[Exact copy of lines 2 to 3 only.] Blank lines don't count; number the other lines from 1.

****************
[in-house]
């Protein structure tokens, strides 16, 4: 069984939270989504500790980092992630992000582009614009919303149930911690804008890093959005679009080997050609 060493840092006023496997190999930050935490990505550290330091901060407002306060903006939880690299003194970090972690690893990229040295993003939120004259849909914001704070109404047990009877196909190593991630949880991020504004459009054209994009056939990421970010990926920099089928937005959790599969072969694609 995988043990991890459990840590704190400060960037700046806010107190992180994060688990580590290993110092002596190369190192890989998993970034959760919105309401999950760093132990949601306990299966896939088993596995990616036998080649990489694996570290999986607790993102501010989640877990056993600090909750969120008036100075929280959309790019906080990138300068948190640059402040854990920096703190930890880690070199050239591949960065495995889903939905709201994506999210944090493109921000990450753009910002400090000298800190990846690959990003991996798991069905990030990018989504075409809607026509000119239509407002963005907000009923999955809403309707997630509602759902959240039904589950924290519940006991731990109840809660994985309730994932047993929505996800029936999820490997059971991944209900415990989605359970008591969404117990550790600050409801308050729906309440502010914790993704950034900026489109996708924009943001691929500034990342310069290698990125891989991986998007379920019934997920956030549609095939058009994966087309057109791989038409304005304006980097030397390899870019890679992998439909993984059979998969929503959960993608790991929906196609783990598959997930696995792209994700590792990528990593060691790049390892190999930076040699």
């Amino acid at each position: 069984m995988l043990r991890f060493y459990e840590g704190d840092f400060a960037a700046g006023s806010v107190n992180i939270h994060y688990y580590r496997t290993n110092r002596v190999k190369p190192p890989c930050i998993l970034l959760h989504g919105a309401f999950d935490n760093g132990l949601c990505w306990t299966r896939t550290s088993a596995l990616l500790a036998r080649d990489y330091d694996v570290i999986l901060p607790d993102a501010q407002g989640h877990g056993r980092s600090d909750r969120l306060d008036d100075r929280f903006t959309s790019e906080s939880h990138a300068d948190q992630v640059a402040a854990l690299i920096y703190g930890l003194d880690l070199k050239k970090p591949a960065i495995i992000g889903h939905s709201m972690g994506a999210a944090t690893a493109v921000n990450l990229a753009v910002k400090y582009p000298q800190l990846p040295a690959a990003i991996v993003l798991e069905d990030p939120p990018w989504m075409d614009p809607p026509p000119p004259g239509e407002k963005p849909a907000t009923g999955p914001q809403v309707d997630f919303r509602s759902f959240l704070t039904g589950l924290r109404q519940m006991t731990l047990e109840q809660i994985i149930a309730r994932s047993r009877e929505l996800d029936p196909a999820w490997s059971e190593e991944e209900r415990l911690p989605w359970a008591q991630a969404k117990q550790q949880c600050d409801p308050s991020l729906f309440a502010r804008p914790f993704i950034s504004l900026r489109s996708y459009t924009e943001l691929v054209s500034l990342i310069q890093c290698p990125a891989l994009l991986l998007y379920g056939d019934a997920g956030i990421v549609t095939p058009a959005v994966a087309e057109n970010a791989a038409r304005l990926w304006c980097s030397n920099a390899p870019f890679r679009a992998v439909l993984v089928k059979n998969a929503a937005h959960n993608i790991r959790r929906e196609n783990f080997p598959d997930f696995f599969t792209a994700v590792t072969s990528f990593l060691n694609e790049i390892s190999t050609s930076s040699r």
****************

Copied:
């Protein structure tokens, strides 16, 4: 069984939270989504500790980092992630992000582009614009919303149930911690804008890093959005679009080997050609 060493840092006023496997190999930050935490990505550290330091901060407002306060903006939880690299003194970090972690690893990229040295993003939120004259849909914001704070109404047990009877196909190593991630949880991020504004459009054209994009056939990421970010990926920099089928937005959790599969072969694609 995988043990991890459990840590704190400060960037700046806010107190992180994060688990580590290993110092002596190369190192890989998993970034959760919105309401999950760093132990949601306990299966896939088993596995990616036998080649990489694996570290999986607790993102501010989640877990056993600090909750969120008036100075929280959309790019906080990138300068948190640059402040854990920096703190930890880690070199050239591949960065495995889903939905709201994506999210944090493109921000990450753009910002400090000298800190990846690959990003991996798991069905990030990018989504075409809607026509000119239509407002963005907000009923999955809403309707997630509602759902959240039904589950924290519940006991731990109840809660994985309730994932047993929505996800029936999820490997059971991944209900415990989605359970008591969404117990550790600050409801308050729906309440502010914790993704950034900026489109996708924009943001691929500034990342310069290698990125891989991986998007379920019934997920956030549609095939058009994966087309057109791989038409304005304006980097030397390899870019890679992998439909993984059979998969929503959960993608790991929906196609783990598959997930696995792209994700590792990528990593060691790049390892190999930076040699």
């Amino acid at each position: 069984m995988l043990r991890f060493y459990e840590g704190d840092f400060a960037a700046g006023s806010v107190n992180i939270h994060y688990y580590r496997t290993n110092r002596v190999k190369p190192p890989c930050i998993l970034l959760h989504g919105a309401f999950d935490n760093g132990l949601c990505w306990t299966r896939t550290s088993a596995l990616l500790a036998r080649d990489y330091d694996v570290i999986l901060p607790d993102a501010q407002g989640h877990g056993r980092s600090d909750r969120l306060d008036d100075r929280f903006t959309s790019e906080s939880h990138a300068d948190q992630v640059a402040a854990l690299i920096y703190g930890l003194d880690l070199k050239k970090p591949a960065i495995i992000g889903h939905s709201m972690g994506a999210a944090t690893a493109v921000n990450l990229a753009v910002k400090y582009p000298q800190l990846p040295a690959a990003i991996v993003l798991e069905d990030p939120p990018w989504m075409d614009p809607p026509p000119p004259g239509e407002k963005p849909a907000t009923g999955p914001q809403v309707d997630f919303r509602s759902f959240l704070t039904g589950l924290r109404q519940m006991t731990l047990e109840q809660i994985i149930a309730r994932s047993r009877e929505l996800d029936p196909a999820w490997s059971e190593e991944e209900r415990l911690p989605w359970a008591q991630a969404k117990q550790q949880c600050d409801p308050s991020l729906f309440a502010r804008p914790f993704i950034s504004l900026r489109s996708y459009t924009e943001l691929v054209s500034l990342i310069q890093c290698p990125a891989l994009l991986l998007y379920g056939d019934a997920g956030i990421v549609t095939p058009a959005v994966a087309e057109n970010a791989a038409r304005l990926w304006c980097s030397n920099a390899p870019f890679r679009a992998v439909l993984v089928k059979n998969a929503a937005h959960n993608i790991r959790r929906e196609n783990f080997p598959d997930f696995f599969t792209a994700v590792t072969s990528f990593l060691n694609e790049i390892s190999t050609s930076s040699r």